If you can, take your lighting outside too for some beautiful outdoor Christmas decor. 'Scandi Christmas is always about light. Back in the day the candles would even be on lanterns in the trees,' says Cat. Why not recreate the look by hanging lanterns on a garden tree, welcoming in visitors from the cold.
You can never have enough tea lights come Christmas time. Place them on a gold tray, dot them around the home - they're super handy when you need to create a festive atmosphere at a moment's notice.
7. Hang a paper mobiles
Christmas is a time to get crafty, so master the art of oragami and use blank white paper to create tasteful decorations. Hanging mobiles are another popular way of decorating the home in Scandi culture, using natural materials to handcraft your own paper snowflake or wall hangings. 'I have an angel paper hanging mobile that I absolutely adore, the way it dances in the wind, the gold flickers in the light, it's so simple but atmospheric and magical,' says Cat.
8. Don't forget the advent calendar
An advent calendar is a particularly Scandinavian tradition and a nice addition to your festive home. Advent calendars are a huge part of Scandinavian culture because the day of Advent is when the festivities begin.
'Four Sundays before Christmas marks the first of advent, and a candle is lit to start the countdown. On December 13th, we celebrate Lucia, a 400-year-old custom that commemorates the martyr Lucia of Syracuse,' explains Kristina Phillips of Kristina Phillips Interior Design.
'When the fourth advent candle is lit, Christmas eve has finally arrived. Unlike the States, Swedes open gifts on Christmas Eve, after Santa has dropped off his bundle and continues his way around the globe.'
Instead of a giant chocolate advent candles or beauty bundles however, use your adventure calendar as another method of decor, hanging ndividual paper envelopes with dates or go for an advent calender made of felt to bring that texture. Advent candles are also popular on the continent.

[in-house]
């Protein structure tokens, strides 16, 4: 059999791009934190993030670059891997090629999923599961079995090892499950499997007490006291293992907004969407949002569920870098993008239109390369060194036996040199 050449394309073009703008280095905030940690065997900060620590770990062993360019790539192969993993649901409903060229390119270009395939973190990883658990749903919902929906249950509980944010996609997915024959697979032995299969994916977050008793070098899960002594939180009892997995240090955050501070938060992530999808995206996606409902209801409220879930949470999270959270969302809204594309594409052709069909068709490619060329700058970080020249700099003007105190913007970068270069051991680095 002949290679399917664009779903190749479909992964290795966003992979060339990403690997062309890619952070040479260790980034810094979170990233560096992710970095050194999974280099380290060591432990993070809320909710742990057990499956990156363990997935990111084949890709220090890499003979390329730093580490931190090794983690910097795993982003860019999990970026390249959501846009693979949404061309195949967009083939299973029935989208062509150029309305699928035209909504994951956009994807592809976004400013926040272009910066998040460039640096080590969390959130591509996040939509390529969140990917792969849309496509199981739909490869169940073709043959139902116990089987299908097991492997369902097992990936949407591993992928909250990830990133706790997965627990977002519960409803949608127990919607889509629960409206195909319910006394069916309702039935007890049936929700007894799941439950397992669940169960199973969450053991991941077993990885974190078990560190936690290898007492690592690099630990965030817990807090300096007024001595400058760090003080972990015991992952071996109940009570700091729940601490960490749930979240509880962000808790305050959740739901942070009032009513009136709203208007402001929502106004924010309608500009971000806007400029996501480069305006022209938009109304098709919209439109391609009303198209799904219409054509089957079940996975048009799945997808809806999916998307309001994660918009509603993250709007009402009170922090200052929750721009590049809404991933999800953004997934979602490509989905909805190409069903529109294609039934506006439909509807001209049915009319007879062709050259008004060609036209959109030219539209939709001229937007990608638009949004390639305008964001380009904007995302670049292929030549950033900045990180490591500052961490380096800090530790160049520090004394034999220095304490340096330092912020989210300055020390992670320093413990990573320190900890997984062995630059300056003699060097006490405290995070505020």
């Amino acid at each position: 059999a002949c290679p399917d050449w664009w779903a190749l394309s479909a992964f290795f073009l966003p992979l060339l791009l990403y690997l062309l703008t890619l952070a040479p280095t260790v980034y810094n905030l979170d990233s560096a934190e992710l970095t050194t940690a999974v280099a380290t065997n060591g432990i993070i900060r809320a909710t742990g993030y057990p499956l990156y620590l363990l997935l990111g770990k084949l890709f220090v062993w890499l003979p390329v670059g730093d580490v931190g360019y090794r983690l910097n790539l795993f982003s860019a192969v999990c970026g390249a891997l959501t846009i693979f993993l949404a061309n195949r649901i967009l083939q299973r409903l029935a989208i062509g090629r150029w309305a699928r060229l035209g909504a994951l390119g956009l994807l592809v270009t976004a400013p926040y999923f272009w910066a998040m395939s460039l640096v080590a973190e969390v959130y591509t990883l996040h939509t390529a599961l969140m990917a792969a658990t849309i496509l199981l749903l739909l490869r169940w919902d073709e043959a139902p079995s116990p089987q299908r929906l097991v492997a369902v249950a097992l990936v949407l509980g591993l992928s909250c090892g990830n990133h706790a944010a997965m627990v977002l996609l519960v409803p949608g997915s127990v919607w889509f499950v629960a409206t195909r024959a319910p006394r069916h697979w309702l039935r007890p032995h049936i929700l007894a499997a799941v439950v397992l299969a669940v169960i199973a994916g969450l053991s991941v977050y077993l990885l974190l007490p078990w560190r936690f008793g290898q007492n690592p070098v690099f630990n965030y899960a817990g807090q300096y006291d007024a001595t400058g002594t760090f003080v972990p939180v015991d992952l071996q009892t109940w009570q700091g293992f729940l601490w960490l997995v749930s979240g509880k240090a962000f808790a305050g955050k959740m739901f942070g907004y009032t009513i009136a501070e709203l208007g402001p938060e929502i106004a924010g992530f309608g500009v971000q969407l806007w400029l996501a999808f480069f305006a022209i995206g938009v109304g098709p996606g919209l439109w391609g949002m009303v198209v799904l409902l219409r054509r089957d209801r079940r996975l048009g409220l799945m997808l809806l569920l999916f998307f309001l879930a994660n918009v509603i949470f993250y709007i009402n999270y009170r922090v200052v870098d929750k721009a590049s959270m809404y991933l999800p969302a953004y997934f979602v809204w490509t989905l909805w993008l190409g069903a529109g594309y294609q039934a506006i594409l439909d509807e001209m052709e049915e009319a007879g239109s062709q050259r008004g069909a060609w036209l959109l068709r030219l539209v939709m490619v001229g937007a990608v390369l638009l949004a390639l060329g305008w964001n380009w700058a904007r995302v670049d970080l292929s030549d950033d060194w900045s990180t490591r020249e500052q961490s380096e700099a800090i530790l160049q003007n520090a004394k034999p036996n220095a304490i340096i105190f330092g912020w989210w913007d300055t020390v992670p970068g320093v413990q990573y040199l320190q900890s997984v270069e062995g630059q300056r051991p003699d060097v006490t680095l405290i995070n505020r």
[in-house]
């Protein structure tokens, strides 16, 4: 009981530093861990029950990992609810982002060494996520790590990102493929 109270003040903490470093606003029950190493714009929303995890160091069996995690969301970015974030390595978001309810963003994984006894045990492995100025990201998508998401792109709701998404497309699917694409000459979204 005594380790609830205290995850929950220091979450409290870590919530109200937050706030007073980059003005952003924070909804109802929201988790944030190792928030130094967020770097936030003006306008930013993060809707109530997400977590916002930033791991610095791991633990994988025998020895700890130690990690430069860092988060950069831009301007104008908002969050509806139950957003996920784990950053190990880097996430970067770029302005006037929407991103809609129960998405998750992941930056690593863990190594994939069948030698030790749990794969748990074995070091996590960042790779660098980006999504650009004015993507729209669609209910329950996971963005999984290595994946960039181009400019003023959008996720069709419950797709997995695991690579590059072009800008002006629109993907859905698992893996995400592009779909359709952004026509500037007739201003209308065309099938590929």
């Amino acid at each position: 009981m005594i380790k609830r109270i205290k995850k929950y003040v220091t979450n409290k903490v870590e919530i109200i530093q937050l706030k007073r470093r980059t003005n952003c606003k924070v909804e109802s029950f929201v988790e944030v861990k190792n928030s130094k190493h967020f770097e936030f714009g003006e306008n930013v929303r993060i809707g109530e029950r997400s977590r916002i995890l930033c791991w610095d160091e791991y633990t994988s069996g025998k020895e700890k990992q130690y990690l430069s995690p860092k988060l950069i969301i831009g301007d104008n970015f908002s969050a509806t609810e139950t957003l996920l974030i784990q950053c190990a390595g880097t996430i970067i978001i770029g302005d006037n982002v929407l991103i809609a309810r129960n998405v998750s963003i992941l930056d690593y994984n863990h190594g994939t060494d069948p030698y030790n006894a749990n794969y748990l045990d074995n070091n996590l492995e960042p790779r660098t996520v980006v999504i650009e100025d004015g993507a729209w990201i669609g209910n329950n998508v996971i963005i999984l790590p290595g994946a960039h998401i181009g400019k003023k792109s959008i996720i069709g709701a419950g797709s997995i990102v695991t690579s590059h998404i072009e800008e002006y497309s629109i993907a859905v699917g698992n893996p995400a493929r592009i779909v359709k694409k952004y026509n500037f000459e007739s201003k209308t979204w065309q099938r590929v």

How to create a Scandinavian inspired Christmas centerpiece
When it comes to dining on the day itself, a Scandinavian Christmas centerpiece might look like a beautiful advent wreath in the center of the table. Elevate a candle in the middle of your rectangle or oval table, and pick a candle with a wider circumference to create contrast next to tea lights or spindly candlesticks. Get some garden foliage, like holly and ivy, and wrap it around your central candle. The result will be simple and elegant.
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Oonagh is a content editor at Livingetc.com. Previously, she worked on a London property title, producing long-read interiors features, style pages and conducting interviews with a range of famous faces from the UK interiors scene, from Kit Kemp to Robert Kime. In doing so, she has developed a keen interest in London's historical architecture and the city's distinct tastemakers paving the way in the world of interiors.